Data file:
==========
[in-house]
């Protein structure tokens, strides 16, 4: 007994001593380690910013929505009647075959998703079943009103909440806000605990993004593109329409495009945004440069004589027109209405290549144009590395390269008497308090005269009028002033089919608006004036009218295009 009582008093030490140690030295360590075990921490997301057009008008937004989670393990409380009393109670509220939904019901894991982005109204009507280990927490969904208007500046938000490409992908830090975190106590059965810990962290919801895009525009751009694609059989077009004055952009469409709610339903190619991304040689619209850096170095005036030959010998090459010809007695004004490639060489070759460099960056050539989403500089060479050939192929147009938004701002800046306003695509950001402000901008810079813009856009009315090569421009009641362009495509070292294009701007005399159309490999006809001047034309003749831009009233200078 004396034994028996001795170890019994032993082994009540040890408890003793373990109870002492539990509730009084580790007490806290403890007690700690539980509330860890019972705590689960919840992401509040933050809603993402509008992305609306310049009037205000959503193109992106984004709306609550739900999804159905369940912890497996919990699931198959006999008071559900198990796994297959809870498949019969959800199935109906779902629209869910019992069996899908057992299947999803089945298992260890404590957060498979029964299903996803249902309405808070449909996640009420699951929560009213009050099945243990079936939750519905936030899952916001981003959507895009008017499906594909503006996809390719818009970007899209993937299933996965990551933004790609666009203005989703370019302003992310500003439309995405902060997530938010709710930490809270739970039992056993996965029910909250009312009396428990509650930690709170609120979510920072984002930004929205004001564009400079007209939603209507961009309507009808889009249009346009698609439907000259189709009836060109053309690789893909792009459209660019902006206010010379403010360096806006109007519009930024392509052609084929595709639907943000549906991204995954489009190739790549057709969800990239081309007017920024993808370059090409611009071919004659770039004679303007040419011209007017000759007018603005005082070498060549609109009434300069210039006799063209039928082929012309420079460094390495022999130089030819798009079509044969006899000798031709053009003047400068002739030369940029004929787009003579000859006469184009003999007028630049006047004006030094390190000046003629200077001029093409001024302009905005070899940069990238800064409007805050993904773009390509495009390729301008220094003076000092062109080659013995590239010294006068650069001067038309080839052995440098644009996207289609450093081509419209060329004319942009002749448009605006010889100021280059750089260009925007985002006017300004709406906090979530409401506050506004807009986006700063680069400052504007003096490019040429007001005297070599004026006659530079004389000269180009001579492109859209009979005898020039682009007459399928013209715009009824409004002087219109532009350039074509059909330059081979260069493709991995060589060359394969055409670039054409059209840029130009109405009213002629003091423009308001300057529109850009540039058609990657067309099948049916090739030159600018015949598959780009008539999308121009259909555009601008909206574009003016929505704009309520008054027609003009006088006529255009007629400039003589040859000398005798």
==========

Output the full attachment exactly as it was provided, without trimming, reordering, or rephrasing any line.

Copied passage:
[in-house]
């Protein structure tokens, strides 16, 4: 007994001593380690910013929505009647075959998703079943009103909440806000605990993004593109329409495009945004440069004589027109209405290549144009590395390269008497308090005269009028002033089919608006004036009218295009 009582008093030490140690030295360590075990921490997301057009008008937004989670393990409380009393109670509220939904019901894991982005109204009507280990927490969904208007500046938000490409992908830090975190106590059965810990962290919801895009525009751009694609059989077009004055952009469409709610339903190619991304040689619209850096170095005036030959010998090459010809007695004004490639060489070759460099960056050539989403500089060479050939192929147009938004701002800046306003695509950001402000901008810079813009856009009315090569421009009641362009495509070292294009701007005399159309490999006809001047034309003749831009009233200078 004396034994028996001795170890019994032993082994009540040890408890003793373990109870002492539990509730009084580790007490806290403890007690700690539980509330860890019972705590689960919840992401509040933050809603993402509008992305609306310049009037205000959503193109992106984004709306609550739900999804159905369940912890497996919990699931198959006999008071559900198990796994297959809870498949019969959800199935109906779902629209869910019992069996899908057992299947999803089945298992260890404590957060498979029964299903996803249902309405808070449909996640009420699951929560009213009050099945243990079936939750519905936030899952916001981003959507895009008017499906594909503006996809390719818009970007899209993937299933996965990551933004790609666009203005989703370019302003992310500003439309995405902060997530938010709710930490809270739970039992056993996965029910909250009312009396428990509650930690709170609120979510920072984002930004929205004001564009400079007209939603209507961009309507009808889009249009346009698609439907000259189709009836060109053309690789893909792009459209660019902006206010010379403010360096806006109007519009930024392509052609084929595709639907943000549906991204995954489009190739790549057709969800990239081309007017920024993808370059090409611009071919004659770039004679303007040419011209007017000759007018603005005082070498060549609109009434300069210039006799063209039928082929012309420079460094390495022999130089030819798009079509044969006899000798031709053009003047400068002739030369940029004929787009003579000859006469184009003999007028630049006047004006030094390190000046003629200077001029093409001024302009905005070899940069990238800064409007805050993904773009390509495009390729301008220094003076000092062109080659013995590239010294006068650069001067038309080839052995440098644009996207289609450093081509419209060329004319942009002749448009605006010889100021280059750089260009925007985002006017300004709406906090979530409401506050506004807009986006700063680069400052504007003096490019040429007001005297070599004026006659530079004389000269180009001579492109859209009979005898020039682009007459399928013209715009009824409004002087219109532009350039074509059909330059081979260069493709991995060589060359394969055409670039054409059209840029130009109405009213002629003091423009308001300057529109850009540039058609990657067309099948049916090739030159600018015949598959780009008539999308121009259909555009601008909206574009003016929505704009309520008054027609003009006088006529255009007629400039003589040859000398005798």